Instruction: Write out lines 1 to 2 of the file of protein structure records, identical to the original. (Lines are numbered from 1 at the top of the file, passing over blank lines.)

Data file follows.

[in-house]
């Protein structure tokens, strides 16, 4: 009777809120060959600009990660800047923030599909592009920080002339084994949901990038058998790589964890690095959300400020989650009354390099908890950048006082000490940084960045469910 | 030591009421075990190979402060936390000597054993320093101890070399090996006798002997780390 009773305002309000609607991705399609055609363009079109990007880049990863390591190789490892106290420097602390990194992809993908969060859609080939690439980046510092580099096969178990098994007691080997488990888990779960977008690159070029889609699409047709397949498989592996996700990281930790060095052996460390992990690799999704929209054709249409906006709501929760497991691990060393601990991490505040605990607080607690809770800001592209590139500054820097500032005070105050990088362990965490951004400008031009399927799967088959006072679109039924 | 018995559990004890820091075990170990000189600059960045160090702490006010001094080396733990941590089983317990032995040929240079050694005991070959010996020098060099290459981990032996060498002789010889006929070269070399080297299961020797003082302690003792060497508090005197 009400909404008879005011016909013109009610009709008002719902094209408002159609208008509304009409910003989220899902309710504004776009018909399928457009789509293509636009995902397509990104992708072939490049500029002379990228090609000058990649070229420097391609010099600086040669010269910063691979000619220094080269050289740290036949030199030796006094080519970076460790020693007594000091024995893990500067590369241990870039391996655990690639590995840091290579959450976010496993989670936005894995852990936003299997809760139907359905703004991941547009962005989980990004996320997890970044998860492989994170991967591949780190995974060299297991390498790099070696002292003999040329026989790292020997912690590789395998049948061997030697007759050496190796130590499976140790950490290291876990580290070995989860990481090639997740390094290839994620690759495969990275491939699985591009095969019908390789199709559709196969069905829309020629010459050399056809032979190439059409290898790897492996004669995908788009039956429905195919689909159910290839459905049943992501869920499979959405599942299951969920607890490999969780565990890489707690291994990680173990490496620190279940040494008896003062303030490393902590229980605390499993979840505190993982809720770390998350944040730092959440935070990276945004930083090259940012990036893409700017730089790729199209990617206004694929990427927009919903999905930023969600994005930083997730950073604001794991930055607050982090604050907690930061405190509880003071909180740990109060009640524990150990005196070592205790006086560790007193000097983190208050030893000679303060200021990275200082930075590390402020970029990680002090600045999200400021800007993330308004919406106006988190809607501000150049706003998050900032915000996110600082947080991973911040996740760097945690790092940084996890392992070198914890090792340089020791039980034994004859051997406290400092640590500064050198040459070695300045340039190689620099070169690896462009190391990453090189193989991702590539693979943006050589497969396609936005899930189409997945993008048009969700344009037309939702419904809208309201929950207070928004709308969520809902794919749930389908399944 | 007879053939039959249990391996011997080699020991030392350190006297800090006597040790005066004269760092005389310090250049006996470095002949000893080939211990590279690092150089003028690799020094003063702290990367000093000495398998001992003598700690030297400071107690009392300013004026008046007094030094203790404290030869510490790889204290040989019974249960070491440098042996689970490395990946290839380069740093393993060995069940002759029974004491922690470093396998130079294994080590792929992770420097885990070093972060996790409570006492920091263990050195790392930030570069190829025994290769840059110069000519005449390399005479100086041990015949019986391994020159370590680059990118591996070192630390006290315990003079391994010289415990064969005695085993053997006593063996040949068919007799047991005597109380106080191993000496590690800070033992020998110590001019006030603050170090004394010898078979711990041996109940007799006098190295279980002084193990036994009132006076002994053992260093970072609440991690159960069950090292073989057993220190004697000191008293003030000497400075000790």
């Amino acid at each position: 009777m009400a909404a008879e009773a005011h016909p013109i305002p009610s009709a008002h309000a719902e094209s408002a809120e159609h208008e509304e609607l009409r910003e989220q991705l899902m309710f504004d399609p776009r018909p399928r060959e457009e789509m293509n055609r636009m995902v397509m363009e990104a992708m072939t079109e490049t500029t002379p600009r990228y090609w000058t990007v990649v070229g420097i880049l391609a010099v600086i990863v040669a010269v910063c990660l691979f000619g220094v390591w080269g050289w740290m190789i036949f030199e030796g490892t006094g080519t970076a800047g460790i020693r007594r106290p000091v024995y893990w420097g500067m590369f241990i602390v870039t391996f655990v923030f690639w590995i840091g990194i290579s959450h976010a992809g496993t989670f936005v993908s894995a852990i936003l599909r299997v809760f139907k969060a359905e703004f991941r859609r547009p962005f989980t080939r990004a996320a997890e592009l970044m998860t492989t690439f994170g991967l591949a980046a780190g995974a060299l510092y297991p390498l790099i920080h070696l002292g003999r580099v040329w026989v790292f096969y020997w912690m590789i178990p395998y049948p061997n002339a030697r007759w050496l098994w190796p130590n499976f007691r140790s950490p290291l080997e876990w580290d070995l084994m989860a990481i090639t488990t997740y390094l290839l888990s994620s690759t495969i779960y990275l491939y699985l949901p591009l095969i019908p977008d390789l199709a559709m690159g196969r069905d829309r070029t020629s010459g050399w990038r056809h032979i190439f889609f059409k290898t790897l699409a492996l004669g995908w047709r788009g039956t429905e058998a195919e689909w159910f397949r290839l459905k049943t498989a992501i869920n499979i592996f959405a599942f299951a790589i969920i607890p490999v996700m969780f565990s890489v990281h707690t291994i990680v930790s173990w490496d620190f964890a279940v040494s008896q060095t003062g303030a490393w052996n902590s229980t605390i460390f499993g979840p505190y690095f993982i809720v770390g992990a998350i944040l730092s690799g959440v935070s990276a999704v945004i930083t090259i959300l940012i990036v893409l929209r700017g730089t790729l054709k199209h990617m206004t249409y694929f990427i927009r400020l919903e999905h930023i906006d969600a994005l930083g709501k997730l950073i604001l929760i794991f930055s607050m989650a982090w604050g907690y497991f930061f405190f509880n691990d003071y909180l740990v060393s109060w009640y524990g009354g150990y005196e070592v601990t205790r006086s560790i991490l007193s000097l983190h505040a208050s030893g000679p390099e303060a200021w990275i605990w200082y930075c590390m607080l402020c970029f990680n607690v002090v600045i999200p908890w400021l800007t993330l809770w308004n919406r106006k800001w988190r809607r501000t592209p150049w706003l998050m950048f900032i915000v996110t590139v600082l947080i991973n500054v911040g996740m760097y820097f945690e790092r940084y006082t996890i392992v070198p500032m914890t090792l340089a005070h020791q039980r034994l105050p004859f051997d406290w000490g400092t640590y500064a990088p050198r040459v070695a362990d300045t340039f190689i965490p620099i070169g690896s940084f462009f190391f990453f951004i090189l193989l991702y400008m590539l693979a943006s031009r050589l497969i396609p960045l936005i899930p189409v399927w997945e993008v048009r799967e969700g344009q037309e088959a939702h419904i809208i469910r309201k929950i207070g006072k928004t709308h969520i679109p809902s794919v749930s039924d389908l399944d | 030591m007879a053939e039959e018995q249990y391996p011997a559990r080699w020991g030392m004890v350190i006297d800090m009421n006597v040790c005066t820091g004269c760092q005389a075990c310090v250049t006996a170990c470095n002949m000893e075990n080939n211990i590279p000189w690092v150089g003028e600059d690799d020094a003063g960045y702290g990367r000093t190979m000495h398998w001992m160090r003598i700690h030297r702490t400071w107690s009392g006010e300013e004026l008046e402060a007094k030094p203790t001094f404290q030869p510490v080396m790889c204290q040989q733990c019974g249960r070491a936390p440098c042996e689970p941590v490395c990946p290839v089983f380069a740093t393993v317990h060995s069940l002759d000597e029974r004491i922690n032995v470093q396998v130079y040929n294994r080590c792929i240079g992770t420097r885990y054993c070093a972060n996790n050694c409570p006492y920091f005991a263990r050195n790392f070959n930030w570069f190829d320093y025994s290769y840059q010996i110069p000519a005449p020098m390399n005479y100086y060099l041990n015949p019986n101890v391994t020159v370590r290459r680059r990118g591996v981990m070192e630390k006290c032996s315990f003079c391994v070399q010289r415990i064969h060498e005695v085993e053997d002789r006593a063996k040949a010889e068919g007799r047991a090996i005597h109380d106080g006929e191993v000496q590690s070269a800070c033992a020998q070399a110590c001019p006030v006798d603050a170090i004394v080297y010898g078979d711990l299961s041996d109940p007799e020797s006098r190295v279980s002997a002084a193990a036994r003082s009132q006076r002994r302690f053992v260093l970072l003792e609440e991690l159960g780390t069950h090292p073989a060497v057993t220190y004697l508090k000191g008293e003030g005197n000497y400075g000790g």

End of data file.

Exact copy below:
[in-house]
């Protein structure tokens, strides 16, 4: 009777809120060959600009990660800047923030599909592009920080002339084994949901990038058998790589964890690095959300400020989650009354390099908890950048006082000490940084960045469910 | 030591009421075990190979402060936390000597054993320093101890070399090996006798002997780390 009773305002309000609607991705399609055609363009079109990007880049990863390591190789490892106290420097602390990194992809993908969060859609080939690439980046510092580099096969178990098994007691080997488990888990779960977008690159070029889609699409047709397949498989592996996700990281930790060095052996460390992990690799999704929209054709249409906006709501929760497991691990060393601990991490505040605990607080607690809770800001592209590139500054820097500032005070105050990088362990965490951004400008031009399927799967088959006072679109039924 | 018995559990004890820091075990170990000189600059960045160090702490006010001094080396733990941590089983317990032995040929240079050694005991070959010996020098060099290459981990032996060498002789010889006929070269070399080297299961020797003082302690003792060497508090005197 009400909404008879005011016909013109009610009709008002719902094209408002159609208008509304009409910003989220899902309710504004776009018909399928457009789509293509636009995902397509990104992708072939490049500029002379990228090609000058990649070229420097391609010099600086040669010269910063691979000619220094080269050289740290036949030199030796006094080519970076460790020693007594000091024995893990500067590369241990870039391996655990690639590995840091290579959450976010496993989670936005894995852990936003299997809760139907359905703004991941547009962005989980990004996320997890970044998860492989994170991967591949780190995974060299297991390498790099070696002292003999040329026989790292020997912690590789395998049948061997030697007759050496190796130590499976140790950490290291876990580290070995989860990481090639997740390094290839994620690759495969990275491939699985591009095969019908390789199709559709196969069905829309020629010459050399056809032979190439059409290898790897492996004669995908788009039956429905195919689909159910290839459905049943992501869920499979959405599942299951969920607890490999969780565990890489707690291994990680173990490496620190279940040494008896003062303030490393902590229980605390499993979840505190993982809720770390998350944040730092959440935070990276945004930083090259940012990036893409700017730089790729199209990617206004694929990427927009919903999905930023969600994005930083997730950073604001794991930055607050982090604050907690930061405190509880003071909180740990109060009640524990150990005196070592205790006086560790007193000097983190208050030893000679303060200021990275200082930075590390402020970029990680002090600045999200400021800007993330308004919406106006988190809607501000150049706003998050900032915000996110600082947080991973911040996740760097945690790092940084996890392992070198914890090792340089020791039980034994004859051997406290400092640590500064050198040459070695300045340039190689620099070169690896462009190391990453090189193989991702590539693979943006050589497969396609936005899930189409997945993008048009969700344009037309939702419904809208309201929950207070928004709308969520809902794919749930389908399944 | 007879053939039959249990391996011997080699020991030392350190006297800090006597040790005066004269760092005389310090250049006996470095002949000893080939211990590279690092150089003028690799020094003063702290990367000093000495398998001992003598700690030297400071107690009392300013004026008046007094030094203790404290030869510490790889204290040989019974249960070491440098042996689970490395990946290839380069740093393993060995069940002759029974004491922690470093396998130079294994080590792929992770420097885990070093972060996790409570006492920091263990050195790392930030570069190829025994290769840059110069000519005449390399005479100086041990015949019986391994020159370590680059990118591996070192630390006290315990003079391994010289415990064969005695085993053997006593063996040949068919007799047991005597109380106080191993000496590690800070033992020998110590001019006030603050170090004394010898078979711990041996109940007799006098190295279980002084193990036994009132006076002994053992260093970072609440991690159960069950090292073989057993220190004697000191008293003030000497400075000790």